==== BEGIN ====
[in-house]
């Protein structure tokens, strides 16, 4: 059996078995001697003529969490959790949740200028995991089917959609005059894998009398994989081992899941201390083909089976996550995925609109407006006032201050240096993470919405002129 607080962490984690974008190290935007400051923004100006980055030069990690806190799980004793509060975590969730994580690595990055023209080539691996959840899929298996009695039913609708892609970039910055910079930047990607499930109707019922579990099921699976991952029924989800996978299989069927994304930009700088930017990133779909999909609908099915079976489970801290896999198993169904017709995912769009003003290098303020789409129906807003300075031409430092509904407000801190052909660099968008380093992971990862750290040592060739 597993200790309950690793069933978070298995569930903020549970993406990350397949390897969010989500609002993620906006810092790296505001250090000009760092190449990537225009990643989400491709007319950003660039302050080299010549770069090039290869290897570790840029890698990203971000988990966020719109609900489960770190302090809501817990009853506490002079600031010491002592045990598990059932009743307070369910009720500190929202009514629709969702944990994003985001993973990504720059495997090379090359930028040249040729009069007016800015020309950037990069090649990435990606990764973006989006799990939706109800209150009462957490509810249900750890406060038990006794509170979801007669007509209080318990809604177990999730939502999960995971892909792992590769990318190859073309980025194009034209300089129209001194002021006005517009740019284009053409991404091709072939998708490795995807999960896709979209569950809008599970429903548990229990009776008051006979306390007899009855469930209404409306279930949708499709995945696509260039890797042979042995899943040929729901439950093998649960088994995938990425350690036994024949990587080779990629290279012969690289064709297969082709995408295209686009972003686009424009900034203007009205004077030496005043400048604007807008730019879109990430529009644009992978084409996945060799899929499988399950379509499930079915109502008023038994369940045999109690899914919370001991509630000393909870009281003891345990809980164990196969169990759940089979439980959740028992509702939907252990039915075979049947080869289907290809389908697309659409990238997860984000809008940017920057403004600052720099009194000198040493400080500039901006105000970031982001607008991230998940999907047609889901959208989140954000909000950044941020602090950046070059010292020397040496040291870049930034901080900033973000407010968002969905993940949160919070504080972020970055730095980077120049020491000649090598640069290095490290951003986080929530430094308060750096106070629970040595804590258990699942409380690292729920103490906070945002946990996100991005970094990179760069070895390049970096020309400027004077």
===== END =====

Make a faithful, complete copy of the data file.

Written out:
[in-house]
């Protein structure tokens, strides 16, 4: 059996078995001697003529969490959790949740200028995991089917959609005059894998009398994989081992899941201390083909089976996550995925609109407006006032201050240096993470919405002129 607080962490984690974008190290935007400051923004100006980055030069990690806190799980004793509060975590969730994580690595990055023209080539691996959840899929298996009695039913609708892609970039910055910079930047990607499930109707019922579990099921699976991952029924989800996978299989069927994304930009700088930017990133779909999909609908099915079976489970801290896999198993169904017709995912769009003003290098303020789409129906807003300075031409430092509904407000801190052909660099968008380093992971990862750290040592060739 597993200790309950690793069933978070298995569930903020549970993406990350397949390897969010989500609002993620906006810092790296505001250090000009760092190449990537225009990643989400491709007319950003660039302050080299010549770069090039290869290897570790840029890698990203971000988990966020719109609900489960770190302090809501817990009853506490002079600031010491002592045990598990059932009743307070369910009720500190929202009514629709969702944990994003985001993973990504720059495997090379090359930028040249040729009069007016800015020309950037990069090649990435990606990764973006989006799990939706109800209150009462957490509810249900750890406060038990006794509170979801007669007509209080318990809604177990999730939502999960995971892909792992590769990318190859073309980025194009034209300089129209001194002021006005517009740019284009053409991404091709072939998708490795995807999960896709979209569950809008599970429903548990229990009776008051006979306390007899009855469930209404409306279930949708499709995945696509260039890797042979042995899943040929729901439950093998649960088994995938990425350690036994024949990587080779990629290279012969690289064709297969082709995408295209686009972003686009424009900034203007009205004077030496005043400048604007807008730019879109990430529009644009992978084409996945060799899929499988399950379509499930079915109502008023038994369940045999109690899914919370001991509630000393909870009281003891345990809980164990196969169990759940089979439980959740028992509702939907252990039915075979049947080869289907290809389908697309659409990238997860984000809008940017920057403004600052720099009194000198040493400080500039901006105000970031982001607008991230998940999907047609889901959208989140954000909000950044941020602090950046070059010292020397040496040291870049930034901080900033973000407010968002969905993940949160919070504080972020970055730095980077120049020491000649090598640069290095490290951003986080929530430094308060750096106070629970040595804590258990699942409380690292729920103490906070945002946990996100991005970094990179760069070895390049970096020309400027004077």